# Efficient algorithm to return all rectangles to the surface

One critical piece of code in my application involves listing all rectangles on a 2D surface. The rectangles do not intersect with each other and I should be able to list all rectangles within a given rectangular border.

I already have a function to return a rectangle for a given coordinate if it exists

``````GetRectangle( int row, int col )
```

```

This is what I would call the resulting code.

``````foreach( var rect in GetRectangles( row, col, rowCount, colCount ) ) {
//..  my processing code here
}
```

```

Obviously, I could call a function `GetRectangle()`

for each of the points on the surface. I can also skip the width of the rectangle that was returned from a previous call, since I know they don't intersect. But this is not yet effective enough.

UPDATE: The surface is not necessarily covered with rectangles, but it might be for some special cases. Thus, the function `GetRectangle( int row, int col )`

can return null.

Think of a surface as a waste filled with random rectangles (that don't overlap). The challenge is to return all rectangles on this surface that fall within (i.e. intersect) the given frame. Hope this clears up the question.

thank

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For best results, organize your collection of rectangles into a spatial search structure . In this case, it sounds like an R-tree would be a good bet. But if you can't do it, and `GetRectangle`

that's all you have, here's what I do:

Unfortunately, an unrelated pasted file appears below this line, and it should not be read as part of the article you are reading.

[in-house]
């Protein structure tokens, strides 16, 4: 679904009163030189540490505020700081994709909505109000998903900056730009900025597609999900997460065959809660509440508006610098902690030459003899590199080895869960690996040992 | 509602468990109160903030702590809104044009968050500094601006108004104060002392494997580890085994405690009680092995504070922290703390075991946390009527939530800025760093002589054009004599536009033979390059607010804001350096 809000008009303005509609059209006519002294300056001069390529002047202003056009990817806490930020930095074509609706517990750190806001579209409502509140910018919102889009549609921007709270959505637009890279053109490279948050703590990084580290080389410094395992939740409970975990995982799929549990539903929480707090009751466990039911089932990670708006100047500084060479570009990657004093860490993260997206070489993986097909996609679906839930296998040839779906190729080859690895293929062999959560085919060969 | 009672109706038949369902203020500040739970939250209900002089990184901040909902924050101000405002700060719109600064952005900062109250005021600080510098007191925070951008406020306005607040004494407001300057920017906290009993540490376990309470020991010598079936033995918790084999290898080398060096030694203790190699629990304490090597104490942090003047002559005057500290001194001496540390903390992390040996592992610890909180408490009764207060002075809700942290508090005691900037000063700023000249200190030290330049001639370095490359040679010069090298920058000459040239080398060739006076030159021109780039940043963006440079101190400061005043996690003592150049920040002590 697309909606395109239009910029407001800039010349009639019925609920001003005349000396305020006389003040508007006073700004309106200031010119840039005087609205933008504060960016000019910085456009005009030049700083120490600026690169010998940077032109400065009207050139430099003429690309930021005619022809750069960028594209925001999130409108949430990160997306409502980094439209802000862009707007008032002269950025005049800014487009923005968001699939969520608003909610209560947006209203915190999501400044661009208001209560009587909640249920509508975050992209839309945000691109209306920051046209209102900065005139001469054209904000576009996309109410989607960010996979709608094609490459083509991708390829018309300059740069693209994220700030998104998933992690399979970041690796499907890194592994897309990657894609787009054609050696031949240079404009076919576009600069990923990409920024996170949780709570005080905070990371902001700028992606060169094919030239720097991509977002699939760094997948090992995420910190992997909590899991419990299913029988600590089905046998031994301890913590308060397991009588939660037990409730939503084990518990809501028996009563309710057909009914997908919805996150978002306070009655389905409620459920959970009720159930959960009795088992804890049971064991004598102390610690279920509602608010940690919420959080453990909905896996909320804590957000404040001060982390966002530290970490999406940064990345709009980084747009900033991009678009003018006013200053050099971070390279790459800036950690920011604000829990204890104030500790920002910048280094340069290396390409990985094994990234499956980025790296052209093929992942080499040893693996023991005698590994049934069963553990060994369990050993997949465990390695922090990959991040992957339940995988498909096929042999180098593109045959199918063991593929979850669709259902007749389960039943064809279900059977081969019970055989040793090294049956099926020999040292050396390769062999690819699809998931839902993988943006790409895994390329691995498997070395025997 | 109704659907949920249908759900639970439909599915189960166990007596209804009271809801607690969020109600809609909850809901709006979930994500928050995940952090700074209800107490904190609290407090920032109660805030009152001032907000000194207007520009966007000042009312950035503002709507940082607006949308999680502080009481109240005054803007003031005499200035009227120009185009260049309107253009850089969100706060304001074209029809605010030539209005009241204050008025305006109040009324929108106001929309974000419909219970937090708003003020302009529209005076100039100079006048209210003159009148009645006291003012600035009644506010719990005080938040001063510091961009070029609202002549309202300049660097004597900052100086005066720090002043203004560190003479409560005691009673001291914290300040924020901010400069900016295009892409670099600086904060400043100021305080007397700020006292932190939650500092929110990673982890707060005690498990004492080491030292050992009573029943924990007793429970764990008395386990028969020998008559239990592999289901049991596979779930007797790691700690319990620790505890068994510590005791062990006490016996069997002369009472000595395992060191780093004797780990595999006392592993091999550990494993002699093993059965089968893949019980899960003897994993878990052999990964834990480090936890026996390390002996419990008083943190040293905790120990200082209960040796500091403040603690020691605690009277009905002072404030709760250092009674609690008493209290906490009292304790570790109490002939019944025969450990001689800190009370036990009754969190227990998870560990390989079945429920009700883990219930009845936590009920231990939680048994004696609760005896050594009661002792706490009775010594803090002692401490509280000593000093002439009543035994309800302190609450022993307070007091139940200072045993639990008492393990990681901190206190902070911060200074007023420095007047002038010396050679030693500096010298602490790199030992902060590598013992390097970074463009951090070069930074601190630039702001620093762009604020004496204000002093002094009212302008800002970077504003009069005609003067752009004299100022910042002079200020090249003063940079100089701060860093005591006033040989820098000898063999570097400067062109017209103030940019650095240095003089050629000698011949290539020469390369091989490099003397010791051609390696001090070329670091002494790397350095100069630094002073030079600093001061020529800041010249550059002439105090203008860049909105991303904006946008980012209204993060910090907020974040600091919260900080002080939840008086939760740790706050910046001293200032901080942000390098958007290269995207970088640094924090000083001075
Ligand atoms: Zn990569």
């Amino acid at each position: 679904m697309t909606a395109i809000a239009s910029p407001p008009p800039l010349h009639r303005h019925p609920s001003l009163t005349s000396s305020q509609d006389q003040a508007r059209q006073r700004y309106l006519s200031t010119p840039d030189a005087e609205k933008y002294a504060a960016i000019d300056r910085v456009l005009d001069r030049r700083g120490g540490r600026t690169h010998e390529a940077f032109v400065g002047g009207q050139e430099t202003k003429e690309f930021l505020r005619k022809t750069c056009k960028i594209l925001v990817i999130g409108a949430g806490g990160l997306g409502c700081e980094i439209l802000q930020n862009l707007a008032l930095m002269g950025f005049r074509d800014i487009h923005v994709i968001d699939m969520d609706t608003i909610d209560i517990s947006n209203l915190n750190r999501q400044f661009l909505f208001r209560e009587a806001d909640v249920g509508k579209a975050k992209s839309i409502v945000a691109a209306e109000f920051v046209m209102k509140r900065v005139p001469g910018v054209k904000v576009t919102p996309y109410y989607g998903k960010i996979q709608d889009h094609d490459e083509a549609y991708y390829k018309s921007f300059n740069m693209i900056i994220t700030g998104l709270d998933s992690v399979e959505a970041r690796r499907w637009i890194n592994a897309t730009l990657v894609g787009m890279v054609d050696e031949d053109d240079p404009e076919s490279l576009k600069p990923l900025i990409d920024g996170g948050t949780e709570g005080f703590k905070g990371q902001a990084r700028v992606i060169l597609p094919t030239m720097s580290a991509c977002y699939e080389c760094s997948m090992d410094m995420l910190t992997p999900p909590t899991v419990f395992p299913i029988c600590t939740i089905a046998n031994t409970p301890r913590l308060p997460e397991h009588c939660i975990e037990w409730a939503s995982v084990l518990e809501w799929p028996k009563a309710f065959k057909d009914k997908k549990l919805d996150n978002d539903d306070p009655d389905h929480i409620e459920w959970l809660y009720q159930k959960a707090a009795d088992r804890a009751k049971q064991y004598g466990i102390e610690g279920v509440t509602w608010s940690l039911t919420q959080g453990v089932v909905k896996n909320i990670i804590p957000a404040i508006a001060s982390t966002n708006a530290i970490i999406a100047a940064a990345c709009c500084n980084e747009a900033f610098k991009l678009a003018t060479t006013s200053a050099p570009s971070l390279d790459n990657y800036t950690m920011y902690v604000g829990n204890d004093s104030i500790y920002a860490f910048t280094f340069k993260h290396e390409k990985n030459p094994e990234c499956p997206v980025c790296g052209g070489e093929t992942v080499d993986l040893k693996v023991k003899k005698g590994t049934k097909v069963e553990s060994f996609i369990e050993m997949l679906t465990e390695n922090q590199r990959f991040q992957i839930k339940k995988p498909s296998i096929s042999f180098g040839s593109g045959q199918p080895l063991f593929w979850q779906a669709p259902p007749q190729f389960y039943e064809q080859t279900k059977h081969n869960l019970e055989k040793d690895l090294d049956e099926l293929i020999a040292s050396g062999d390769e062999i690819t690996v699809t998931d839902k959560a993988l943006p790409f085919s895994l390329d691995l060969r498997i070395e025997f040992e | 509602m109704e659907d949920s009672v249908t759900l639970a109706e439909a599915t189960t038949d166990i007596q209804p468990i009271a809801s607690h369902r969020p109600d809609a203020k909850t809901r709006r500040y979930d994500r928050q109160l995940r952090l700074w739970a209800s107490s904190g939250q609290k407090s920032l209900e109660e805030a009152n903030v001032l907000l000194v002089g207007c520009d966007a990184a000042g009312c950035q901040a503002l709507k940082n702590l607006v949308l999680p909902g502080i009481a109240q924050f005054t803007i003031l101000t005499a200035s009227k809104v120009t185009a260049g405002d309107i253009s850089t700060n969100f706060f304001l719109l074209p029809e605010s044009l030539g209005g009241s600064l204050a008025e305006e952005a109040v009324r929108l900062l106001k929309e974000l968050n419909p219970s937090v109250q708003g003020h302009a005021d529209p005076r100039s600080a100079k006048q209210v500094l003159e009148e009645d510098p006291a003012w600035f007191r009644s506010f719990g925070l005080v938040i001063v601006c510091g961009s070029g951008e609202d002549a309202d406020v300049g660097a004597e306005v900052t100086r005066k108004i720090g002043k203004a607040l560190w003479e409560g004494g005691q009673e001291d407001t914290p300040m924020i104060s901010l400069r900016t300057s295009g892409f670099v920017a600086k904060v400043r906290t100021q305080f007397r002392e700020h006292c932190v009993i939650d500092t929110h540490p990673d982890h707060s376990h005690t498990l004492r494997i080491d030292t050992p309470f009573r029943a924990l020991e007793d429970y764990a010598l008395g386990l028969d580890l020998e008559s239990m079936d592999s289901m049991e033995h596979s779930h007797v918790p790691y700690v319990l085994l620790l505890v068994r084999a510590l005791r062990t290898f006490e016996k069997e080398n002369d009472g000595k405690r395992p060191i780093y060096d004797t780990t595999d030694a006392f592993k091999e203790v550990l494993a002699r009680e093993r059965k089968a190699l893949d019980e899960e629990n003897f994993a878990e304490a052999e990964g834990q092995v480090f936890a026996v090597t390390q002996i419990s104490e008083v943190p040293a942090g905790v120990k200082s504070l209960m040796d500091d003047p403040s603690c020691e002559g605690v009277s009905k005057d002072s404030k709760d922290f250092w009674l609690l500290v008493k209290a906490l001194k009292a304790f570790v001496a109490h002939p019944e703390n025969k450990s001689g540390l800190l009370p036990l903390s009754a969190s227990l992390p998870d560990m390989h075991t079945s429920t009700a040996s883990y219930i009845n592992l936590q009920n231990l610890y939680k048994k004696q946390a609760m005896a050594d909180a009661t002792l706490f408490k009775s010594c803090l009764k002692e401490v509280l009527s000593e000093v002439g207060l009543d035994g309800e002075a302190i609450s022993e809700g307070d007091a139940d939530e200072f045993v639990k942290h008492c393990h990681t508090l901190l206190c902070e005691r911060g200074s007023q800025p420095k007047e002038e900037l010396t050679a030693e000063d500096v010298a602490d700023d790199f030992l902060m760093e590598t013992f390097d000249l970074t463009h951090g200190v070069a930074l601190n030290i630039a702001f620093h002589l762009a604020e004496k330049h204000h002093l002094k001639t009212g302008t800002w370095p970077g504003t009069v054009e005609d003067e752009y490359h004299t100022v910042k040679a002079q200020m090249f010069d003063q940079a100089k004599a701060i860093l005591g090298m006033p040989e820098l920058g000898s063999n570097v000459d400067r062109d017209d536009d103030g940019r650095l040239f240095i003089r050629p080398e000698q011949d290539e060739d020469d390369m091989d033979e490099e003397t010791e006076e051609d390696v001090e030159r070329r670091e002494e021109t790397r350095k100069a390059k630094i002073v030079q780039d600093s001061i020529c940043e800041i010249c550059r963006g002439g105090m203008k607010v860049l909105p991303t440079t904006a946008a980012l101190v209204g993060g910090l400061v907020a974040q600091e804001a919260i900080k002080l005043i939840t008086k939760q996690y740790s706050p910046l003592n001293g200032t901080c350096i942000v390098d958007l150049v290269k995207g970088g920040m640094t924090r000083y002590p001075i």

The plan is to keep a list of integers x jfor 0 ≤ j < `rowCount`

, where x j is the leftmost point in line j for which I have not yet found a rectangle covering it.

• Start by initializing x j: = 0 for all j.

• If x j= `colCount`

for all j, we're done. Stop.

• Let J = min (j | x j= min (x i)). Then x J is the top-left point at which I have not yet found the rectangle that covers it.

• Call `GetRectangle`

(x J, J). If this does not return a rectangle, then the point was not found. Install x J: = x J + 1 and go to step 2.

• Otherwise, we have a rectangle with the upper left corner at (x J, J). Call its width w and height h. For J ≤ j <J + h, set x j: = x j+ w. Go to step 2.

Here is an example of this algorithm. List x jshown in numbers on the left, with the top-most left in bold. The orange rectangle is the one that was found at this stage of the algorithm. For efficiently detecting the minimum in step 3, you can keep the list x jin the heap .

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